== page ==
Darrell Stetler II
Always Learning: What I Learned About Church From Walmart
In John Maxwell’s book How Successful People Think
“We went into one [store], and I have to tell you that it was the worst store I’ve ever seen in my life. It was terrible. There were no customers. There was no help on the floor. The aisles were cluttered with merchandise, empty shelves, dirty, it was absolutely terrible. He [Walton] walked one way and I’d walk the other way and we’d kinda meet out on the sidewalk. He said “What’d you think, Don?”
I said, “Sam, that is the absolutely worst store I’ve ever seen in my life. I mean, did you see the aisles?”
He said, “Don, did you see the pantyhose rack?”
I said, “No, I didn’t Sam. I must have gone on a different aisle than you. I didn’t see that.”
He said, “That was the best pantyhose rack I’ve ever seen, Don.” And he said, “I pulled the fixture out and on the back was the name of the manufacturer. When we get back, I want you to call that manufacturer and have him come visit with our fixture people. I want to put that rack in our stores. It’s absolutely the best I’ve ever seen. And he said next, “Did you see the ethnic cosmetics?”
I said, “Sam that must have been right next to the pantyhose rack, because I absolutely missed that.”
He said, “Don, do you realize that in our stores we have four feet of ethnic cosmetics. These people had 12 feet of it. We are absolutely missing the boat. I wrote down the distributor of some of those products. When we get back I want you to get a hold of our cosmetic buyer and get these people in. We absolutely need to expand our ethnic cosmetics.”
“Now, Sam Walton didn’t hit me on the head and say, “Don, now what lesson did you learn from this?” He had already hit me on the head by looking for the good, looking how to improve, striving for excellence. It’s so easy to go and look at what other people do badly. But one of the leadership characteristics of vision that he showed me, and I’ll never forget it, is look for the good in what other people are doing and apply it.” (John C. Maxwell, How Successful People Think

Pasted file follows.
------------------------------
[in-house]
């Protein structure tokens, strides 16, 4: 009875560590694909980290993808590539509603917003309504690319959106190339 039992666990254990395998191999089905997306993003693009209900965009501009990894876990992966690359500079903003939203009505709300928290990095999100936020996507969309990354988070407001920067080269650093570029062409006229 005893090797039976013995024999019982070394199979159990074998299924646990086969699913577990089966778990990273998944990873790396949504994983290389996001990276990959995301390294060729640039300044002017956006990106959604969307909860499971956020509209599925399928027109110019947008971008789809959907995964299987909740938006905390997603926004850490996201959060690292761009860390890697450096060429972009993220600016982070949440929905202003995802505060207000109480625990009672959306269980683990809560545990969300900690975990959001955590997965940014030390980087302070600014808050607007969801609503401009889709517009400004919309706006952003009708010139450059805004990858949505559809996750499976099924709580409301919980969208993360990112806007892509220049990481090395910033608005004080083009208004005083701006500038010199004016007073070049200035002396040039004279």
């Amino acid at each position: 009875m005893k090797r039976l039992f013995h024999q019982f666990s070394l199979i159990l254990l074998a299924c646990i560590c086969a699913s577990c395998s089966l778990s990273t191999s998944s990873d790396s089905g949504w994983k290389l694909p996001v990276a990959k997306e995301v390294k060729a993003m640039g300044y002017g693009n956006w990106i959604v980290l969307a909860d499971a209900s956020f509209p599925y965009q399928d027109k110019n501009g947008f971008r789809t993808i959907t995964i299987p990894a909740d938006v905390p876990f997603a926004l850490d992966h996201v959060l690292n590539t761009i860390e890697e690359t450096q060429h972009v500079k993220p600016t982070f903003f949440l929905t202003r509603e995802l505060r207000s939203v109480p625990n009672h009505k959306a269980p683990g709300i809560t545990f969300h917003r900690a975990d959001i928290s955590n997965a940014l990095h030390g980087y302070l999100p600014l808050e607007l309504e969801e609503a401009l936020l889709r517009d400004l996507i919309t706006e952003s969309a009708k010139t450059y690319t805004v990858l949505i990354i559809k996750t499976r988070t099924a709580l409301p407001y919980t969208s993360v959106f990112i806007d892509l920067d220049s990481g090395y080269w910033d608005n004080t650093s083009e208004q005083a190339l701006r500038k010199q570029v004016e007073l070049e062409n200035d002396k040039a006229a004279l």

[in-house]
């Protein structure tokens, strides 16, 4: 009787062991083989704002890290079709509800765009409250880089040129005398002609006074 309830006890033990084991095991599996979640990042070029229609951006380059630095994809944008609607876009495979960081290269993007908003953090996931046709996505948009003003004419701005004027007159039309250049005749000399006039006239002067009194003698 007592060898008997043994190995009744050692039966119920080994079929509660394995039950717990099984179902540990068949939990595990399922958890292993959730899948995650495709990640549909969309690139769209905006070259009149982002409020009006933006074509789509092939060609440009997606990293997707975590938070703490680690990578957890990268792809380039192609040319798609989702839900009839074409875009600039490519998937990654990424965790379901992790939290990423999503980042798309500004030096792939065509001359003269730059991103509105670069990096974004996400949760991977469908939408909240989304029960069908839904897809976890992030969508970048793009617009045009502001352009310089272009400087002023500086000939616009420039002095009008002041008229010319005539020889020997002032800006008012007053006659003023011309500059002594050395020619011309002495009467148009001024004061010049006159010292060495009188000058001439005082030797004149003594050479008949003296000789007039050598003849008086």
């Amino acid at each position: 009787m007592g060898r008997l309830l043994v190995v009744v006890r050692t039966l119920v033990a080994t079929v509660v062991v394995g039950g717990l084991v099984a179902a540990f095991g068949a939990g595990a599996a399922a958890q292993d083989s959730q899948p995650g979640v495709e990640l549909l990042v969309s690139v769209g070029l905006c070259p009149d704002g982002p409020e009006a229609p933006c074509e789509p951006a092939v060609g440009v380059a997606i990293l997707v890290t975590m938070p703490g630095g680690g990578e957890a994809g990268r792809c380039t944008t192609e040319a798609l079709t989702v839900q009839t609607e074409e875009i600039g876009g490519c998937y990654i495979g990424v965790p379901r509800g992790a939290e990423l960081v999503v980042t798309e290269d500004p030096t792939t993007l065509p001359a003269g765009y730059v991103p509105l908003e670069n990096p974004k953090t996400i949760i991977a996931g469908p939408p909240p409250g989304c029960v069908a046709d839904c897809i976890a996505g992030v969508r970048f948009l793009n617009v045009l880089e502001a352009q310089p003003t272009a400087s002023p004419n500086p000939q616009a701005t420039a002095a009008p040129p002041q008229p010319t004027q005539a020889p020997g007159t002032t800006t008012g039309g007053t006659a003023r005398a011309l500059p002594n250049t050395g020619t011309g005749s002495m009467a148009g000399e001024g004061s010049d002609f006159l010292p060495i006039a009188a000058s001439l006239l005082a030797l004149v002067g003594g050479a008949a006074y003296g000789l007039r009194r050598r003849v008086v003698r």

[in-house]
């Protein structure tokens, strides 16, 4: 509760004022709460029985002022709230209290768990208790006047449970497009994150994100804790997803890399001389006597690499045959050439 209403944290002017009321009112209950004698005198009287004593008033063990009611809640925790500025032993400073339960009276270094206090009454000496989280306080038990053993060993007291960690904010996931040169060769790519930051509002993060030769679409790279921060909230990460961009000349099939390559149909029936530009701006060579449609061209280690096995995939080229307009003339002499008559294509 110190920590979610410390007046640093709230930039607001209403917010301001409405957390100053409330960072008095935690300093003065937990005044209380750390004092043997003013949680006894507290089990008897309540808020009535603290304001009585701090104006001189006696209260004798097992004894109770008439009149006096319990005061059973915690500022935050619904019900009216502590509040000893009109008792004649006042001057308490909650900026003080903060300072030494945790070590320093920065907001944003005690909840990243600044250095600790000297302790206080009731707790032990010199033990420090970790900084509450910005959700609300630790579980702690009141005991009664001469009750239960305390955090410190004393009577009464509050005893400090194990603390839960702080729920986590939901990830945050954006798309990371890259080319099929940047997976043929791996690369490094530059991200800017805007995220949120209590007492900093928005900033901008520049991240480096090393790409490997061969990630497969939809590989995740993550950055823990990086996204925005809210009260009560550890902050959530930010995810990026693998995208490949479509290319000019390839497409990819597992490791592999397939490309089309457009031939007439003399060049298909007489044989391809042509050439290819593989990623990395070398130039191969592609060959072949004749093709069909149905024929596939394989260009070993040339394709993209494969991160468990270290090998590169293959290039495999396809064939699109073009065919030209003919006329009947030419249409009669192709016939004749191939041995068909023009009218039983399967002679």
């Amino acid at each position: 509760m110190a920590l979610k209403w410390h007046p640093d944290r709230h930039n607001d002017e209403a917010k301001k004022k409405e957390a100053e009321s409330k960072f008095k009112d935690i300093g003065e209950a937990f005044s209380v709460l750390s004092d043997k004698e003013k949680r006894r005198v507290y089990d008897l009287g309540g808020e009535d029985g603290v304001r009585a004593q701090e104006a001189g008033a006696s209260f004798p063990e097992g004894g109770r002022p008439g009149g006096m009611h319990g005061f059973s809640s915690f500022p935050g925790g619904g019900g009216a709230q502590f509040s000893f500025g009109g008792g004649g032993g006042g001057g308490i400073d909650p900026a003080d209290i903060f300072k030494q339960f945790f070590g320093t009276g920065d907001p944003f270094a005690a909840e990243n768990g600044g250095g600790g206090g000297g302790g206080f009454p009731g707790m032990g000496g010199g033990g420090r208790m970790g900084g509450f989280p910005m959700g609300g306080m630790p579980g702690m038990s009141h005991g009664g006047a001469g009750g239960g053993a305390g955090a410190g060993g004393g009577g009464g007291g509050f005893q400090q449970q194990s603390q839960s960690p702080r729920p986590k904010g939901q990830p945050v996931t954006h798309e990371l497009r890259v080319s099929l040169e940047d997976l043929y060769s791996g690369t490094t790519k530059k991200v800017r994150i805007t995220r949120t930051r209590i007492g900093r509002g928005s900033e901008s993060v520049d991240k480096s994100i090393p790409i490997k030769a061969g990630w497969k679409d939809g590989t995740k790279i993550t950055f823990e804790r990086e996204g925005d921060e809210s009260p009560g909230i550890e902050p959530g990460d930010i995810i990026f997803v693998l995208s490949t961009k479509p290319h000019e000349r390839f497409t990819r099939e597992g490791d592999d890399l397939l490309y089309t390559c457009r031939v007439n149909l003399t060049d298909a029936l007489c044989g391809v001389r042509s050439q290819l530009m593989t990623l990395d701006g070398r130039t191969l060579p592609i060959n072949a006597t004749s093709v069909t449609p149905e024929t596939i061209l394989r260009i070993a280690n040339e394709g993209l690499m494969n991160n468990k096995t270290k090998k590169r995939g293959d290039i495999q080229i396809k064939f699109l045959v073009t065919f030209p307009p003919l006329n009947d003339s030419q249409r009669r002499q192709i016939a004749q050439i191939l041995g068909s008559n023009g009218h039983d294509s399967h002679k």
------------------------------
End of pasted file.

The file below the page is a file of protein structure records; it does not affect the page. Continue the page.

What an insightful story! How can we practice this as pastors?
1. Watch what the culture is doing well.
I know, the culture is full of sin and wickedness… but that doesn’t mean they haven’t found some things that are good, true, and right. And you should be aware of those things, and meet those cultural expectations as much as possible, while staying true to the Gospel. Ask yourself:
How do businesses in my city make people feel welcome?
In my part of town, what is expected for a quality business to look like?
What are some creative ways local businesses decorate? Promote? Move people?
Where do people gather in my city? Why do they gather there?
Why do people volunteer for that organization?
2. Watch what other churches are doing well.
OK, there’s a huge issue here: Are you able to admit that other churches do some things better than you, without losing your self-respect and giving up your “secret sauce” that makes you unique?
I’ve met pastors who beat themselves up because their church is not as “cool” as the one down the street.
I’ve met other pastors who cannot bear to admit their church could learn from the one down the street.
BOTH are foolish. If you get hung up on the fact that other churches don’t believe like you, or share your values… then you’ll miss out on what they’re doing RIGHT! If you don’t use other people’s ideas, you’re missing out on a wealth of creativity!
If you don’t use other people’s ideas, you’re missing out on a wealth of creativity!
I think you ought to:
Find another church in your area that is growing.
Go visit one of their services (maybe a Saturday night?), or another time during the week.
Take pictures of what they do right, anything that gives you an idea
Get a handful of their promotional or other literature
Get a copy of their new believer packet, or guest welcome packet
Go back home and figure out how you can learn from it
If you haven’t read it yet, go download my free e-book, 9 Top Tech Apps I’m Using To Get More Done, and check out Evernote… one of the ways I’m using it is filing ministry ideas. I think you should have a place to do the same.
Be always learning, brothers.